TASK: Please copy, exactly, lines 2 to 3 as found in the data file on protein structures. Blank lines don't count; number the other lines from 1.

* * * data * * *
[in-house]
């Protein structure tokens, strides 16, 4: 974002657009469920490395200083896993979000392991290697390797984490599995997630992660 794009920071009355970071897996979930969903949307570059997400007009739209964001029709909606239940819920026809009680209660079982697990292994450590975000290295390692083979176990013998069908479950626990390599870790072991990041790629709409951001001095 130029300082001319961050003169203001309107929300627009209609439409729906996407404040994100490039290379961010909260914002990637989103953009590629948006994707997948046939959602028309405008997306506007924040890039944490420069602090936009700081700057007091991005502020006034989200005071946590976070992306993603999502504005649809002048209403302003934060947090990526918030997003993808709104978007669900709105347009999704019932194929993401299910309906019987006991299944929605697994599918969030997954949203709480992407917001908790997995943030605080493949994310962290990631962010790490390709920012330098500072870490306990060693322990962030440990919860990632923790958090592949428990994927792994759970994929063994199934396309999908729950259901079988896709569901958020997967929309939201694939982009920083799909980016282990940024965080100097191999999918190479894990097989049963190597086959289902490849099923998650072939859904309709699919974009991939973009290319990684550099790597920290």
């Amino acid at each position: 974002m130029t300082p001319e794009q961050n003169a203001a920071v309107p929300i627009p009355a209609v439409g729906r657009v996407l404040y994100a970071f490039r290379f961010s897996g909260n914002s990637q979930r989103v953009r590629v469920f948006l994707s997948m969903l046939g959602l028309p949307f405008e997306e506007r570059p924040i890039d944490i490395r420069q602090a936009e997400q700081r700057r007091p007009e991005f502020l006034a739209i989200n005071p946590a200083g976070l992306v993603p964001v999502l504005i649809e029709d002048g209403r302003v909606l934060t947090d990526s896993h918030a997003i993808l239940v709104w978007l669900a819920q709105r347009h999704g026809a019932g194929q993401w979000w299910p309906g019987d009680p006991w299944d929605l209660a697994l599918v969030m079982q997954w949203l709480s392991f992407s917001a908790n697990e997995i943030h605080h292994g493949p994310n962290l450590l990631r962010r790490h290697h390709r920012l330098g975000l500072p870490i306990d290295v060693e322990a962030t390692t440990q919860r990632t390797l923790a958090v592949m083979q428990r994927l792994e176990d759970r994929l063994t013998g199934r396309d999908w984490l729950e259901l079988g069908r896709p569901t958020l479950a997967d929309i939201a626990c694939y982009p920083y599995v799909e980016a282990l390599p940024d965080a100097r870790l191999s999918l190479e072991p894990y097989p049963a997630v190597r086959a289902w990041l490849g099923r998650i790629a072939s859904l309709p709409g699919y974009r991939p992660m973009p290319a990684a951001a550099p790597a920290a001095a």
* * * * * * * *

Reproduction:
């Protein structure tokens, strides 16, 4: 974002657009469920490395200083896993979000392991290697390797984490599995997630992660 794009920071009355970071897996979930969903949307570059997400007009739209964001029709909606239940819920026809009680209660079982697990292994450590975000290295390692083979176990013998069908479950626990390599870790072991990041790629709409951001001095 130029300082001319961050003169203001309107929300627009209609439409729906996407404040994100490039290379961010909260914002990637989103953009590629948006994707997948046939959602028309405008997306506007924040890039944490420069602090936009700081700057007091991005502020006034989200005071946590976070992306993603999502504005649809002048209403302003934060947090990526918030997003993808709104978007669900709105347009999704019932194929993401299910309906019987006991299944929605697994599918969030997954949203709480992407917001908790997995943030605080493949994310962290990631962010790490390709920012330098500072870490306990060693322990962030440990919860990632923790958090592949428990994927792994759970994929063994199934396309999908729950259901079988896709569901958020997967929309939201694939982009920083799909980016282990940024965080100097191999999918190479894990097989049963190597086959289902490849099923998650072939859904309709699919974009991939973009290319990684550099790597920290």
């Amino acid at each position: 974002m130029t300082p001319e794009q961050n003169a203001a920071v309107p929300i627009p009355a209609v439409g729906r657009v996407l404040y994100a970071f490039r290379f961010s897996g909260n914002s990637q979930r989103v953009r590629v469920f948006l994707s997948m969903l046939g959602l028309p949307f405008e997306e506007r570059p924040i890039d944490i490395r420069q602090a936009e997400q700081r700057r007091p007009e991005f502020l006034a739209i989200n005071p946590a200083g976070l992306v993603p964001v999502l504005i649809e029709d002048g209403r302003v909606l934060t947090d990526s896993h918030a997003i993808l239940v709104w978007l669900a819920q709105r347009h999704g026809a019932g194929q993401w979000w299910p309906g019987d009680p006991w299944d929605l209660a697994l599918v969030m079982q997954w949203l709480s392991f992407s917001a908790n697990e997995i943030h605080h292994g493949p994310n962290l450590l990631r962010r790490h290697h390709r920012l330098g975000l500072p870490i306990d290295v060693e322990a962030t390692t440990q919860r990632t390797l923790a958090v592949m083979q428990r994927l792994e176990d759970r994929l063994t013998g199934r396309d999908w984490l729950e259901l079988g069908r896709p569901t958020l479950a997967d929309i939201a626990c694939y982009p920083y599995v799909e980016a282990l390599p940024d965080a100097r870790l191999s999918l190479e072991p894990y097989p049963a997630v190597r086959a289902w990041l490849g099923r998650i790629a072939s859904l309709p709409g699919y974009r991939p992660m973009p290319a990684a951001a550099p790597a920290a001095a």